Before the introduction of hi-tech electronic equipment such as computers, hi-fi systems, microwave ovens, televisions, etc. electrical surges were not considered a major problem. These hi-tech items require a stable power supply as they are very sensitive to fluctuations in electrical voltage and current. A power surge or transient voltage is a spike or increase in the normal voltage that the equipment is designed to operate at.
A simple explanation for this phenomenon is that if, in a normal household, the water pressure in the pipes were to increase significantly, the geyser would probably burst, In the same way, when electrical equipment sees a power surge, the electronic components ‘burst’. The surge protectors act as pressure relief valves in the electrical system. Because of the vulnerability of this hi-tech equipment, some insurance companies are refusing to give insurance cover to equipment that has been damaged by lightning and/or voltage surges. It is now imperative to install surge protection devices (SPDs). The most dangerous surges are those caused by direct lightning strikes to a building and can be calculated using the method specified by SABS.
This risk increases if the building is located in an exposed position, such as on the side of a hill. Surges because of network switching and adjacent lightning strikes are usually the least dangerous but occur most frequently. There are three main categories of SPDs: current-diverting (Class I) and voltage clamping (Class II and Class III). Class I SPDs (10/350) lightning current arresters can divert large surge currents such as direct lightning strikes, but must be used in conjunction with Class II SPDs. Whenever a building has external lightning protection such as a mast or conductors on the building, Class I SPDs must be installed. Class II SPDs (8/20) surge arresters can survive lower amplitude surges in areas where direct lightning strikes are not expected and must be installed in main distribution boards as a minimum requirement according to the regulations in SANS 10142-1.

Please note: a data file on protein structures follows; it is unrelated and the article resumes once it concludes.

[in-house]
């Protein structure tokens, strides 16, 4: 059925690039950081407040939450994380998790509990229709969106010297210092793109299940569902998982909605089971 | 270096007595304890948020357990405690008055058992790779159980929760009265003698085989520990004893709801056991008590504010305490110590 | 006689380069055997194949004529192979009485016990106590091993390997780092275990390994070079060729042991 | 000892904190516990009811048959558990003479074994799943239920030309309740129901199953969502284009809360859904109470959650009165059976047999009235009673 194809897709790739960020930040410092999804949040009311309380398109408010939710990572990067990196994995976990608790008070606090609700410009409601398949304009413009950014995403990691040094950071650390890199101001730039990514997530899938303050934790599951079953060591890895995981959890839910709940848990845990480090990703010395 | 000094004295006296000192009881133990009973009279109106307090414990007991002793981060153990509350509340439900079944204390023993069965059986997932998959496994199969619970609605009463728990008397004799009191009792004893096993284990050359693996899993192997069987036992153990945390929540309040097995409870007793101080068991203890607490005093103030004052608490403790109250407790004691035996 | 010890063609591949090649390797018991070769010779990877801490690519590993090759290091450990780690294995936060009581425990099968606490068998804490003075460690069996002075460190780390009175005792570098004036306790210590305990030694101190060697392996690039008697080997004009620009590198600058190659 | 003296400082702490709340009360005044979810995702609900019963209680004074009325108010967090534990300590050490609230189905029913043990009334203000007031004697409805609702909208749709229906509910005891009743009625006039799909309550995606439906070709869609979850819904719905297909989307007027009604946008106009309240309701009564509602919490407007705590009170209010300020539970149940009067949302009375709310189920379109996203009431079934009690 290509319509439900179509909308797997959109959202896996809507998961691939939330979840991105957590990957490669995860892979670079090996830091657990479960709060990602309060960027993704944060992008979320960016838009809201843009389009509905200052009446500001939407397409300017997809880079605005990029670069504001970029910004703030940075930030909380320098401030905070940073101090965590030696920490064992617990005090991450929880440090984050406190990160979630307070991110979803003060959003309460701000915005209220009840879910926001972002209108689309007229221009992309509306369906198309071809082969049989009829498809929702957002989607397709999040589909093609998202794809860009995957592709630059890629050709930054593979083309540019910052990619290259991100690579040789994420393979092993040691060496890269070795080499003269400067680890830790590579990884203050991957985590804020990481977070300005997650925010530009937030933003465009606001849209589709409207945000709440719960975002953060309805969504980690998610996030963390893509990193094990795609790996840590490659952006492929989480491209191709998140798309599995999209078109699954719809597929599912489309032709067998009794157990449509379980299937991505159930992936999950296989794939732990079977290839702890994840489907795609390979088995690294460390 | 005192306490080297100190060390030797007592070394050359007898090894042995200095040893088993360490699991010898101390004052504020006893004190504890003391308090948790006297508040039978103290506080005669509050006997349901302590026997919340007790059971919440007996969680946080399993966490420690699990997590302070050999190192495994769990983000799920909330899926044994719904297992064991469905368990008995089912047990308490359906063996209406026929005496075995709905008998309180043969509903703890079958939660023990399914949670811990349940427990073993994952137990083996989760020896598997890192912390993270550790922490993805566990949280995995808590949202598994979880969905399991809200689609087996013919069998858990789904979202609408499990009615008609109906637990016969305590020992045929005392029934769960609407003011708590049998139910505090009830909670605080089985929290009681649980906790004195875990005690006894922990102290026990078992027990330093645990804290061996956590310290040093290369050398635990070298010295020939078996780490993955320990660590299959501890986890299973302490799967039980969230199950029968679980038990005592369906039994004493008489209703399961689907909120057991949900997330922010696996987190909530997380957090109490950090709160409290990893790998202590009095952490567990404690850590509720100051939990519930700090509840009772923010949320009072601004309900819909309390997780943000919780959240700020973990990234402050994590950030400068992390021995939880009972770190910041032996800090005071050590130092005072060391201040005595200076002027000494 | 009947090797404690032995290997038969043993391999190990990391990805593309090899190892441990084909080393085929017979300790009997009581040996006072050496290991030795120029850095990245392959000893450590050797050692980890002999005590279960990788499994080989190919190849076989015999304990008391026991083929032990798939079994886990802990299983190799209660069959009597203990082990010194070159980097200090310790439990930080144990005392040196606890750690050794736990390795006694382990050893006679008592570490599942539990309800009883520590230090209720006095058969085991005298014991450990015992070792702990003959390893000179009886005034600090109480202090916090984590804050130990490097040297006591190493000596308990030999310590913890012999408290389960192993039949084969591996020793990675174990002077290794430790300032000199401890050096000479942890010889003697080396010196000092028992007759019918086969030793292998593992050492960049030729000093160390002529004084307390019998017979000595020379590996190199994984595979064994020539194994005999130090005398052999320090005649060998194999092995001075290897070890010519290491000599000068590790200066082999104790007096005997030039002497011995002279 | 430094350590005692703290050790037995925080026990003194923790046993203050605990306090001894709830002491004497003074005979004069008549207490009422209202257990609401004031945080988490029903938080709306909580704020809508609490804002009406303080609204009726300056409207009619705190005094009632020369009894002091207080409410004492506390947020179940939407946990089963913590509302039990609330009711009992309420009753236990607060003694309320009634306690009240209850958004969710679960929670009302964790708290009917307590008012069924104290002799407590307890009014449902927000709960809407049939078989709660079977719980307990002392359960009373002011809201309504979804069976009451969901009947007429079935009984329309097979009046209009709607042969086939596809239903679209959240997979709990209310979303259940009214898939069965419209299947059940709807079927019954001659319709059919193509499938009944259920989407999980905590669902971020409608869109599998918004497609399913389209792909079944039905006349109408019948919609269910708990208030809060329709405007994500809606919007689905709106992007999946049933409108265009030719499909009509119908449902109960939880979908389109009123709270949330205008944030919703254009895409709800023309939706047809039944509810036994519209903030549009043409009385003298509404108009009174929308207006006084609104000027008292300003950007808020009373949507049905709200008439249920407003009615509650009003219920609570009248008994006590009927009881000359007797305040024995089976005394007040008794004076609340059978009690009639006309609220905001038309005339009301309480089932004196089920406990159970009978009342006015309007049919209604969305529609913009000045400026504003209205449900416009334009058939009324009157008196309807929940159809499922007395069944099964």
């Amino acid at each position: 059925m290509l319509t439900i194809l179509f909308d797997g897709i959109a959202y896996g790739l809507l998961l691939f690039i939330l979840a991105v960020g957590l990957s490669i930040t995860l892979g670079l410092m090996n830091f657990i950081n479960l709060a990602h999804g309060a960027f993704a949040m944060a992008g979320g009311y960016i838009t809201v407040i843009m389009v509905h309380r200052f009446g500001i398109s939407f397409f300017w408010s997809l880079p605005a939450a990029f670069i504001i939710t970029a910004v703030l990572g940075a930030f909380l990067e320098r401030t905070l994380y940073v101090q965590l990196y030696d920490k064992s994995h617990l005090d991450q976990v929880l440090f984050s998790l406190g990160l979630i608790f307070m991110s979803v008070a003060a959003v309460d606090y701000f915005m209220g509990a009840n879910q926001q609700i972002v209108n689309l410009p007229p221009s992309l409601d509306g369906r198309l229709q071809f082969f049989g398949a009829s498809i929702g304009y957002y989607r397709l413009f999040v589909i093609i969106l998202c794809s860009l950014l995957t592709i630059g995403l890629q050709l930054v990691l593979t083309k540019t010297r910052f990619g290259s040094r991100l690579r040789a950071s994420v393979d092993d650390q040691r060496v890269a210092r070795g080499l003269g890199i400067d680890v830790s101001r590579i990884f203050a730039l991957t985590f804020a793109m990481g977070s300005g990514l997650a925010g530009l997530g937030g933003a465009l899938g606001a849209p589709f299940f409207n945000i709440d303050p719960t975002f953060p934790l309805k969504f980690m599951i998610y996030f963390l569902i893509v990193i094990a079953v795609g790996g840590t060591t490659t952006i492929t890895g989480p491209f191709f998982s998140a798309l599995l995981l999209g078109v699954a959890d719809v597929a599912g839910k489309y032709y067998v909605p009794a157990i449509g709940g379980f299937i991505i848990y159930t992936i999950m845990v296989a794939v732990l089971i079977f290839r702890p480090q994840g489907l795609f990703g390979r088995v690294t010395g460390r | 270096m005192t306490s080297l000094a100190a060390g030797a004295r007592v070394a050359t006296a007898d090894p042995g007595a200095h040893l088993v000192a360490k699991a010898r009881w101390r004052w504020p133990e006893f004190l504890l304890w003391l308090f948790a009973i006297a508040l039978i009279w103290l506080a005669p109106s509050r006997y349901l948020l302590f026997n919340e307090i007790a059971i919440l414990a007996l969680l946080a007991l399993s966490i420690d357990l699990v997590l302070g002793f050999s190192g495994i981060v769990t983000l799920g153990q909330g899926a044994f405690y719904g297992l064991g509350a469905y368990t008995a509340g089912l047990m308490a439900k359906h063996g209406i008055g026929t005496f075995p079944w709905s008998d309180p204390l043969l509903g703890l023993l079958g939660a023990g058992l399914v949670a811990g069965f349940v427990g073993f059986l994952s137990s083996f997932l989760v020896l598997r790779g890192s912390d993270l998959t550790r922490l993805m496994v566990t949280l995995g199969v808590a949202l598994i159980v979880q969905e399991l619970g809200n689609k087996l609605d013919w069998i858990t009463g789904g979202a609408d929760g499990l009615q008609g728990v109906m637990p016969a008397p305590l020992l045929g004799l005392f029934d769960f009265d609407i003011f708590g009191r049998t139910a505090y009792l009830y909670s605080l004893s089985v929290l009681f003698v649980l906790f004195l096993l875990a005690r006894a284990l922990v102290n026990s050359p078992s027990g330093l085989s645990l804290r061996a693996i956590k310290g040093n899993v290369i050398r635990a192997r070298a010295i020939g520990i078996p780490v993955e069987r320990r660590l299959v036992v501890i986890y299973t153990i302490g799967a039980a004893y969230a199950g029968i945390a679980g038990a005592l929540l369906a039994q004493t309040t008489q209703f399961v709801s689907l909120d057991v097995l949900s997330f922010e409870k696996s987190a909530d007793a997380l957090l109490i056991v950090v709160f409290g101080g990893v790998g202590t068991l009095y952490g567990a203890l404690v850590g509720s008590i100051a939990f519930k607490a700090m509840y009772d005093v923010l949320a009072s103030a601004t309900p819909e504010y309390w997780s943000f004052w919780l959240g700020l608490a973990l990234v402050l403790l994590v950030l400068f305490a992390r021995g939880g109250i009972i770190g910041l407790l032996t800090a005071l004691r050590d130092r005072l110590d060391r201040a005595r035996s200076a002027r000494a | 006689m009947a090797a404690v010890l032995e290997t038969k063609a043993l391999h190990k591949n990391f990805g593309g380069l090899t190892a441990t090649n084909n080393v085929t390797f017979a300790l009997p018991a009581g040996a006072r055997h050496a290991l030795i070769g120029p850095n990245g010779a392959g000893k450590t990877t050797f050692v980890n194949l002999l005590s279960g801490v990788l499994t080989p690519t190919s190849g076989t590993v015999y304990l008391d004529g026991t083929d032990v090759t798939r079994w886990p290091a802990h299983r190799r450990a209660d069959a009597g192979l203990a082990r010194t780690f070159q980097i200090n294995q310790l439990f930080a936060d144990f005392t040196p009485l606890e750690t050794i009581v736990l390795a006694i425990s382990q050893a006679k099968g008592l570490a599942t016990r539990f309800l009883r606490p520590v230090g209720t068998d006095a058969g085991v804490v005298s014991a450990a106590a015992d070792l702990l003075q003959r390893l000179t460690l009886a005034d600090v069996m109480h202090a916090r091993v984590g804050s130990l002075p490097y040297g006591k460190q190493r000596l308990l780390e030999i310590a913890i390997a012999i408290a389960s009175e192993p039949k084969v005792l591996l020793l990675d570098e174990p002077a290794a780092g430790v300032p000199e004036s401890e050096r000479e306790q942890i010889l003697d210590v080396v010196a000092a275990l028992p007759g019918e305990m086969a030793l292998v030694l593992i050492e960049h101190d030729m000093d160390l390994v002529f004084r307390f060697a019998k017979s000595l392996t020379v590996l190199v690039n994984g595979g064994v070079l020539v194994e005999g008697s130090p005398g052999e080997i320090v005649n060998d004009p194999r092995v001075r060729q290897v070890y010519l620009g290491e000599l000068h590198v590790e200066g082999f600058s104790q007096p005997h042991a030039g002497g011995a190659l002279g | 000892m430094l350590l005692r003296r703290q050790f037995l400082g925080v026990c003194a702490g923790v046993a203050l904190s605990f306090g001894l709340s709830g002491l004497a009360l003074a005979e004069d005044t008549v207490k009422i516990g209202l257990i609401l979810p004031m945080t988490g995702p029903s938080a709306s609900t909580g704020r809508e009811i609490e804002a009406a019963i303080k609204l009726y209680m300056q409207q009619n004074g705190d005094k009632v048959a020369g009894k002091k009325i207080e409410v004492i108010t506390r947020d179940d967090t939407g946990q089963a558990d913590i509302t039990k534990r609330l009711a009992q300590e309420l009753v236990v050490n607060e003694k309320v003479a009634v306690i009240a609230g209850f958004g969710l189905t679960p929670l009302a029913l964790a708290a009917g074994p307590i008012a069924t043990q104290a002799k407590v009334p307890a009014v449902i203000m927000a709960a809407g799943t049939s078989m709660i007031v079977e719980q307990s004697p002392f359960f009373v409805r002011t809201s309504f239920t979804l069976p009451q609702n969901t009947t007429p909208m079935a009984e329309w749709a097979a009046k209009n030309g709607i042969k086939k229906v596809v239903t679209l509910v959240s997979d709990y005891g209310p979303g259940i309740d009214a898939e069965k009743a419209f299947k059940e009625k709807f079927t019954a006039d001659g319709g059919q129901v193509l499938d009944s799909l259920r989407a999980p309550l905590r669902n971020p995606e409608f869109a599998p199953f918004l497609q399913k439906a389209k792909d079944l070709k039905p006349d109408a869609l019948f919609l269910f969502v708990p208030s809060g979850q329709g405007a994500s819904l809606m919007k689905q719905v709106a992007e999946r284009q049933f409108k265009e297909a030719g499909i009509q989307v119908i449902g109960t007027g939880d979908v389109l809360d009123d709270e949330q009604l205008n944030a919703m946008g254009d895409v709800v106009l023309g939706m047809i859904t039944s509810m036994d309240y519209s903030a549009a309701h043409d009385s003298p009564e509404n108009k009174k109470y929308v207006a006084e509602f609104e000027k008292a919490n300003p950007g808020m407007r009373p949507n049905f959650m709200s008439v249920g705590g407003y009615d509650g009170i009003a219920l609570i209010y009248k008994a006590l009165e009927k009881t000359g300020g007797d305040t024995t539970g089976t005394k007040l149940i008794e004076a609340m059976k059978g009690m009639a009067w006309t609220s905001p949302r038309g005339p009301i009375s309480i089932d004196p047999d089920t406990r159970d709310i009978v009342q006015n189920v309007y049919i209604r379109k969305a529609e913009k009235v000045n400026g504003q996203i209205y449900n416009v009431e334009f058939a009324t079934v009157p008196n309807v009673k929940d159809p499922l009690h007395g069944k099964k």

Although this regulation requires that the SPDs withstand a nominal surge current of 5 kA and a peak surge current of 10 kA it is recommended that higher rated SPDs be installed, say nominal surge current of 10 kA, and 25 kA peak surge current. Class III SPDs (8/20) surge arresters are installed to dissipate any surges that are induced between the electrical distribution board and the equipment to be protected. These Class III SPDs must always be used in conjunction with Class II SPDs. If the Class III SPD does not have an internal disconnecting mechanism, the circuit that it is used on must also be supervised by an earth leakage device. The figures in brackets (8/20) next to the SPD Class represent the response time in microseconds (μs). The first figure is the time that the SPD takes to ramp up to the maximum nominal discharge current. In this case, if the SPD had a nominal discharge current of 10 kA it would take 8 μs to ramp up 10 kA and then 20 μs to decay to 50 % of 10 kA (5 kA). From this it can be seen that when a Class I SPD with a ramp up and down figure of 10/350 is used although being able to handle a higher current it is much slower in doing so, which is why a Class II SPD needs to be used in conjunction with it to make the residual voltage low enough to safeguard the installed electrical devices.
There are SPDs on the market that combine Class I and II characteristics. Class III SPDs would normally be installed in individual circuits as close as possible to the item of equipment that is being protected and are available as individual plugin units and extenders (surge protector power strip). Many SPDs have flag or LED indications to show that the unit is healthy or ‘blown’, and these types should be used wherever possible. It is also worth noting that surges can be experienced on incoming telephone lines, data lines and antennas and that special SPDs are available for these applications.